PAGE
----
The Amazon Kindle is the world’s most popular e-reader and in all of their marketing material it says the display is easy on the eyes, allowing you to read for hours at a time. Amazon also mentions that reading in the dark on a Kindle is better than a smartphone or tablet. Is there any truth to this?
The Amazon Kindle line of e-readers employ e-paper displays, made by E-Ink. This e-paper display is filled with really tiny ink capsules, which have electric charges. Some of the ink in each capsule is white, some are black. Using electrical fields, the display rearranges the ink to show different things on the screen. (When you turn the page on a Kindle, the resulting flash is just the ink rearranging itself.) That rearranging takes a very small amount of power, but when it’s done, it shuts off. Keeping an image on the screen doesn’t require any power at all.
E Ink displays are referred to as “reflective displays.” In an LCD, or “emissive display”, light from a backlight is projected through the display towards your eyes. In an E Ink display, no backlight is used; rather, ambient light from the environment is reflected from the surface of the display back to your eyes. As with any reflective surface, the more ambient light, the brighter the display looks. This attribute mimics traditional ink and paper, and users of E Ink displays have said that they do not have the same eye fatigue as with LCDs when reading for long periods of time.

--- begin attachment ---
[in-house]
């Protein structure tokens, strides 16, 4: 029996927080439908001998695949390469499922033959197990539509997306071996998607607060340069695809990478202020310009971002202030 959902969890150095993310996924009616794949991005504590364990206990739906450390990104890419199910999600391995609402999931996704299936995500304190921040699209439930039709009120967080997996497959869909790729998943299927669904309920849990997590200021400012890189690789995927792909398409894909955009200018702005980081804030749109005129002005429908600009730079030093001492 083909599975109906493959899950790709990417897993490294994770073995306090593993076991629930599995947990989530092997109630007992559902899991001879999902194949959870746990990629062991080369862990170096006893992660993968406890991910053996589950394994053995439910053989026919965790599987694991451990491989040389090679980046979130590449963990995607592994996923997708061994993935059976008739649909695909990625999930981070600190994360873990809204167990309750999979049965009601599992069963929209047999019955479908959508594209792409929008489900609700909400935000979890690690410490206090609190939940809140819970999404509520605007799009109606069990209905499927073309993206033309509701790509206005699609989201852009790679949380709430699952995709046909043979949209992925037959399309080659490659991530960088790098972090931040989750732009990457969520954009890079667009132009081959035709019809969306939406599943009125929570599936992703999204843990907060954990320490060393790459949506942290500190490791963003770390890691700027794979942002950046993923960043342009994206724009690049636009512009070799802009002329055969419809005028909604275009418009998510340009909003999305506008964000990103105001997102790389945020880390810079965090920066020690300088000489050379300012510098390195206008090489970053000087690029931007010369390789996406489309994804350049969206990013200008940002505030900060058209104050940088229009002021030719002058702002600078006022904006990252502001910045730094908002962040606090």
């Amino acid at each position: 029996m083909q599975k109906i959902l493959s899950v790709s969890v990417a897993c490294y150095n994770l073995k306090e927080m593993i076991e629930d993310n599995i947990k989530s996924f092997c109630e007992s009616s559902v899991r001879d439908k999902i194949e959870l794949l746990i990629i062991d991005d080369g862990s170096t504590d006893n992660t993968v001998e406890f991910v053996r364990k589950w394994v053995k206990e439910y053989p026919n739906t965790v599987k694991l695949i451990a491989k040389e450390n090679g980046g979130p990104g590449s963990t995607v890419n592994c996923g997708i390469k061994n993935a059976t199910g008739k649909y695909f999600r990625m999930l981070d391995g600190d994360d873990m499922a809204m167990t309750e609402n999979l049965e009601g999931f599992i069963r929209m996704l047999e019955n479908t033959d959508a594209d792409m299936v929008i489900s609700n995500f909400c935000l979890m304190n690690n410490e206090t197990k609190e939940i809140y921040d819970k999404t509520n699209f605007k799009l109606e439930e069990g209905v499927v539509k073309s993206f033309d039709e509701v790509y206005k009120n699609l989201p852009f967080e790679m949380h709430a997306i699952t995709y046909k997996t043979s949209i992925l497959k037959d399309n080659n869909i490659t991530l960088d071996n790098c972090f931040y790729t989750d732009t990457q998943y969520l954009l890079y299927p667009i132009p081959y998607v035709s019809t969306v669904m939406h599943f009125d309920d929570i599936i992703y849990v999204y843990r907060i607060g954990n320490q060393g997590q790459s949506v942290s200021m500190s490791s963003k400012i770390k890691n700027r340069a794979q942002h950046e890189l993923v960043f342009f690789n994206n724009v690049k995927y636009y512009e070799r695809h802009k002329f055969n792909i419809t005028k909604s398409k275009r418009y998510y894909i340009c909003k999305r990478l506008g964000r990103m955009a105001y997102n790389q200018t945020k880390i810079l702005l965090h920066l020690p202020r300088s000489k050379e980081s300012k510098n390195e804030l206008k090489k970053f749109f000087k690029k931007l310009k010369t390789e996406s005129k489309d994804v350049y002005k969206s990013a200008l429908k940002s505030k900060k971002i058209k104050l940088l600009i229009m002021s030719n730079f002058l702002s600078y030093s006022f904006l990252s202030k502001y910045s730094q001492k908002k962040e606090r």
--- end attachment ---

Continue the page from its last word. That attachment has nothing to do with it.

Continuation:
The vast majority of e-readers these days have a front-lit display that allows you to easily read books in the dark, without the eyestrain. This is not a marketing gimmick, but the technology really does work. Broadly speaking front-light works by using a light guide layer that is located underneath the anti-glare layer. The LEDs (light emitting diodes) are placed at one of the edges and light is then guided out on the light guide layer and down from the top into the e-paper display with the use of a light diffuser. The light diffusers purpose is to distribute light evenly on the screen which is done by having tiny holes in the layer. Closest to the LED source the holes are farther away and further away from the light source the tiny holes are more concentrated. This is necessary because the LEDs are placed at one edge only and project light evenly access the screen.
There have been a few studies that are worth taking a look at, that talk about the benefits of e-paper vs the traditional LCD experience. The first one actually looks at an Ipad vs paper. Unsurprisingly they showed significant effects on a variety of sleep and wakefulness parameters. The next study isn’t perfect either, but it shows that the wavelengths emitted and intensity of light between an Ipad, Iphone, and Paperwhite were all very similar, but the core technology is very different.
Michael Kozlowski has written about audiobooks and e-readers for the past twelve years. Newspapers and websites such as the CBC, CNET, Engadget, Huffington Post and the New York Times have picked up his articles. He Lives in Vancouver, British Columbia, Canada.